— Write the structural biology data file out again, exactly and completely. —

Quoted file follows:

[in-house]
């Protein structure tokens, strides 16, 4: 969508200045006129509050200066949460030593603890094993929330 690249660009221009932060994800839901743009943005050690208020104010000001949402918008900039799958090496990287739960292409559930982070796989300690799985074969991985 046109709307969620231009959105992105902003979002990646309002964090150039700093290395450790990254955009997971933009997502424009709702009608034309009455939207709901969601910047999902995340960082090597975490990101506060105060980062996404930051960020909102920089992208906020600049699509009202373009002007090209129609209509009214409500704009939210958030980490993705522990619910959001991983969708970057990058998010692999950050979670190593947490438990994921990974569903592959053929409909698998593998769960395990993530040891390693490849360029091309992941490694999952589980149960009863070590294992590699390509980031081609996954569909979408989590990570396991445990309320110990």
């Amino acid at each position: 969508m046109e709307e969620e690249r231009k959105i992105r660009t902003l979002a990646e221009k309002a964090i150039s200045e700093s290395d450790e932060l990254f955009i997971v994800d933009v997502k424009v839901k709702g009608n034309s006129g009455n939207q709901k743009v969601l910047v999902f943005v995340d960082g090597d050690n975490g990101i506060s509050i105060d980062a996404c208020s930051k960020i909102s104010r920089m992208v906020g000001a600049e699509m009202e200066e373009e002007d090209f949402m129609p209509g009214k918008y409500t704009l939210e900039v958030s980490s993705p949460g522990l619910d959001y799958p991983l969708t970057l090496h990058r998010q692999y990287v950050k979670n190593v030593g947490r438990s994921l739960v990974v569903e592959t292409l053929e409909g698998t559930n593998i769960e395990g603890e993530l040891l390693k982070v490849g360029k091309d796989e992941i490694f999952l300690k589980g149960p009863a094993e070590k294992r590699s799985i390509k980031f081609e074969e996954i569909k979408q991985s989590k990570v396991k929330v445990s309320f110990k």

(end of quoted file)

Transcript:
[in-house]
């Protein structure tokens, strides 16, 4: 969508200045006129509050200066949460030593603890094993929330 690249660009221009932060994800839901743009943005050690208020104010000001949402918008900039799958090496990287739960292409559930982070796989300690799985074969991985 046109709307969620231009959105992105902003979002990646309002964090150039700093290395450790990254955009997971933009997502424009709702009608034309009455939207709901969601910047999902995340960082090597975490990101506060105060980062996404930051960020909102920089992208906020600049699509009202373009002007090209129609209509009214409500704009939210958030980490993705522990619910959001991983969708970057990058998010692999950050979670190593947490438990994921990974569903592959053929409909698998593998769960395990993530040891390693490849360029091309992941490694999952589980149960009863070590294992590699390509980031081609996954569909979408989590990570396991445990309320110990």
């Amino acid at each position: 969508m046109e709307e969620e690249r231009k959105i992105r660009t902003l979002a990646e221009k309002a964090i150039s200045e700093s290395d450790e932060l990254f955009i997971v994800d933009v997502k424009v839901k709702g009608n034309s006129g009455n939207q709901k743009v969601l910047v999902f943005v995340d960082g090597d050690n975490g990101i506060s509050i105060d980062a996404c208020s930051k960020i909102s104010r920089m992208v906020g000001a600049e699509m009202e200066e373009e002007d090209f949402m129609p209509g009214k918008y409500t704009l939210e900039v958030s980490s993705p949460g522990l619910d959001y799958p991983l969708t970057l090496h990058r998010q692999y990287v950050k979670n190593v030593g947490r438990s994921l739960v990974v569903e592959t292409l053929e409909g698998t559930n593998i769960e395990g603890e993530l040891l390693k982070v490849g360029k091309d796989e992941i490694f999952l300690k589980g149960p009863a094993e070590k294992r590699s799985i390509k980031f081609e074969e996954i569909k979408q991985s989590k990570v396991k929330v445990s309320f110990k």